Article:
There are a couple of important factors here that bear mention. First, it is not fair to say that Harris represents conservative Christians as a whole. Whatever your opinion on the matter of picketing abortion clinics, the fact is that not every conservative agrees with holding up pictures of aborted babies or screaming at young girls or women as they enter local clinics (Note: the book does not indicate that this is the author's experience or actions, but it is that of some in this "camp.") Second, Alisa Harris has no doubt experienced quite a journey of growth in her faith and how that applies to her political involvement, but she is still rather young. By no means do I intend that wisdom can only be imparted from those who are older (unfortunately fools come in all ages, shapes, and sizes), but it is a significant piece of the pie to consider. She was also single for most of the time described in this portion of her life, and up until publication (perhaps even to date) had no children. Marriage and the arrival of kids play a huge role in shaping one's worldview, so it would be interesting to see how those affect Harris in the years to come. I'd read it. 

I'm not sure what attracted my attention to this title in the first place, but it's sufficient to say it sums up where I've been faith-wise for some time. I would not say that I'm in line with Harris on some of the issues she covers in this book. Generally, though, I appreciate the book's topic of true reflection on what you believe. Do you really know why you believe what you believe, or are you just regurgitating what you are hearing and reading online? Regardless of whether you go picket or post links on your Facebook account, it has long been true that growing up in the South generally means that good Christian=conservative Republican. It is high time to challenge that assumption, and to do so through raising our kids not by teaching them what to think but HOW to think.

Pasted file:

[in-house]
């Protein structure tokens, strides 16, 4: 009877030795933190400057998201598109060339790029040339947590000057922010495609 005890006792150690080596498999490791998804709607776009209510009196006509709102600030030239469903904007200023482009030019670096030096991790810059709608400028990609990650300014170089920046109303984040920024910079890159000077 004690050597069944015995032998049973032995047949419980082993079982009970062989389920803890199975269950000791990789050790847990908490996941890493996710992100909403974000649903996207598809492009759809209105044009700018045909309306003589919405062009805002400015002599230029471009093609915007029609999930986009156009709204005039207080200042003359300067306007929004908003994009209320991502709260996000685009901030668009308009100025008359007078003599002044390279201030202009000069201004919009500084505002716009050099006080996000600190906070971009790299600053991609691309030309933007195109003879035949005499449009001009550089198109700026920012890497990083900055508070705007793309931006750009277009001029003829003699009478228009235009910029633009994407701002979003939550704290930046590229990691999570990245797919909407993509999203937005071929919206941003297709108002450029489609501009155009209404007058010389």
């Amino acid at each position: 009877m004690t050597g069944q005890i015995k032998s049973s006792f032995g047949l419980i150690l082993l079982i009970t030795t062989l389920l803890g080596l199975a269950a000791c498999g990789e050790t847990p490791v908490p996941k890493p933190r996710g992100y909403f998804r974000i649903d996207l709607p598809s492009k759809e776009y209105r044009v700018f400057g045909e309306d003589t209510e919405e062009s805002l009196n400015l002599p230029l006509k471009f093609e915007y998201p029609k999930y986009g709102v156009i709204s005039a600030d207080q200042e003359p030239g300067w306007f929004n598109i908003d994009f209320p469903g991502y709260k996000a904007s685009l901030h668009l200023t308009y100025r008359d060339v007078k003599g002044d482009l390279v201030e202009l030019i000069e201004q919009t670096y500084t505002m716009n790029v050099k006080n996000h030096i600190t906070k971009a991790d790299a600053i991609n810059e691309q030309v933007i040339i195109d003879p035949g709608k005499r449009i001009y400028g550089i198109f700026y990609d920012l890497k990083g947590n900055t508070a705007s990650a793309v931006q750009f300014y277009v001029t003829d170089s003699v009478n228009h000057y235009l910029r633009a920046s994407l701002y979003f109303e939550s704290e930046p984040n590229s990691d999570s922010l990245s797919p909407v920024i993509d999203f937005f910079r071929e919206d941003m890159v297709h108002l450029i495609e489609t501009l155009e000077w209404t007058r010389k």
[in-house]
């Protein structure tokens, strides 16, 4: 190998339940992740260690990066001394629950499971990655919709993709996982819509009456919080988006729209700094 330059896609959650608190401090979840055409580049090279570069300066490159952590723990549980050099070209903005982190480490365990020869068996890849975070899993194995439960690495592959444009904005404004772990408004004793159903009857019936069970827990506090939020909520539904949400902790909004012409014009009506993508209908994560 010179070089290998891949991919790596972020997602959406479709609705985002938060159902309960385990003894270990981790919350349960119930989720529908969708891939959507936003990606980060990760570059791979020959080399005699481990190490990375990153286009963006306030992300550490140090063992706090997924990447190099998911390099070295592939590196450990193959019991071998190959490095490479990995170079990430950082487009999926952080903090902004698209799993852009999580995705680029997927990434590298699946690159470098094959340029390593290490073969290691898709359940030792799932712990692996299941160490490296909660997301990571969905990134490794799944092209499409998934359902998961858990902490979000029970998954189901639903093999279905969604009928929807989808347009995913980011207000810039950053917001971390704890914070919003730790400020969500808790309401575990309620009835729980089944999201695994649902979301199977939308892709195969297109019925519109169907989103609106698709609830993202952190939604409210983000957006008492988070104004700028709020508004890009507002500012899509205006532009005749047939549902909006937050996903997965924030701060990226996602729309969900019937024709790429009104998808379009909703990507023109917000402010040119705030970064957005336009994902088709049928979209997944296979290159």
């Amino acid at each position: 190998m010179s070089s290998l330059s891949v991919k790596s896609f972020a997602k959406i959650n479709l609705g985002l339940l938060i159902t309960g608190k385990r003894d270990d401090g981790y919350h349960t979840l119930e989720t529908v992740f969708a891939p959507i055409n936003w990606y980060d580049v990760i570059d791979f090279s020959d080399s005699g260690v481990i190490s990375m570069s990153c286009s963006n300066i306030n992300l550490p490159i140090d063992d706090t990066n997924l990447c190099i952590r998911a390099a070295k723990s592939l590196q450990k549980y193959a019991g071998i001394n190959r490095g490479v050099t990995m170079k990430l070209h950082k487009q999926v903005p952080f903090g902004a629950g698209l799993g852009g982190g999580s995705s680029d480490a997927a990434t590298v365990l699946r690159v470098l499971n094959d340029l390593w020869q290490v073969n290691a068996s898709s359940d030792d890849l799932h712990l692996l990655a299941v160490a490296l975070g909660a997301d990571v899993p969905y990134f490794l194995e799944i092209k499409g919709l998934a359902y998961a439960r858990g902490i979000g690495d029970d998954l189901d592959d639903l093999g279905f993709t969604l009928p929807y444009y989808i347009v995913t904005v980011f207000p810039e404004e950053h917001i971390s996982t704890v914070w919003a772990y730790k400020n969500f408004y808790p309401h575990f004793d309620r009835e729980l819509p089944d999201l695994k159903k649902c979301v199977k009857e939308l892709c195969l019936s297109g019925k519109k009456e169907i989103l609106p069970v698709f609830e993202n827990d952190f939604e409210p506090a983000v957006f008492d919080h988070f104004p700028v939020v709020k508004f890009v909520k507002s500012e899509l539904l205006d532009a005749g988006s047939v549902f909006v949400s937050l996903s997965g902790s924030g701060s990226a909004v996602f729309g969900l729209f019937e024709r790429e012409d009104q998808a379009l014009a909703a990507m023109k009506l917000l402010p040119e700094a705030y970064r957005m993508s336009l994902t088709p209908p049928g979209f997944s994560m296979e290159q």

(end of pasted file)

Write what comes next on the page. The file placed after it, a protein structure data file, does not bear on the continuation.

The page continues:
It is not accurate to say that conservative Republicans have it all figured out and that liberal Democrats are in line with the devil, nor vice versa. It is not accurate to say that you are taking a stand for Jesus Christ to align yourself (especially those who do so with arrogance) with a political party. People issues are one thing, but the very complex foray into political activism is entirely another. 

Too many people think that if Christ were here in American in the flesh today that He would be a Republican. 
They also think He would be middle class. 
They also think He would be white. 

The truth is, our Messiah does not care about the political idols that we have established here in America. Too many times I see and hear people touting political victories as God-honoring when the only thing honored was the god of politics that somehow has people in a blinding chokehold. 

Politics run on power, and Scripture teaches over and again that Jesus avoided demonstrations of power (even His triumph over death, though proven over and over, was apart from an audience) in favor of quiet displays of His love for people. All people. Poor people, sick people, defenseless people, vulnerable people. Pretty much everybody had a seat at His table. You know who really got on His nerves? The legalistic Pharisees who would have been a close comparison to some politicians today.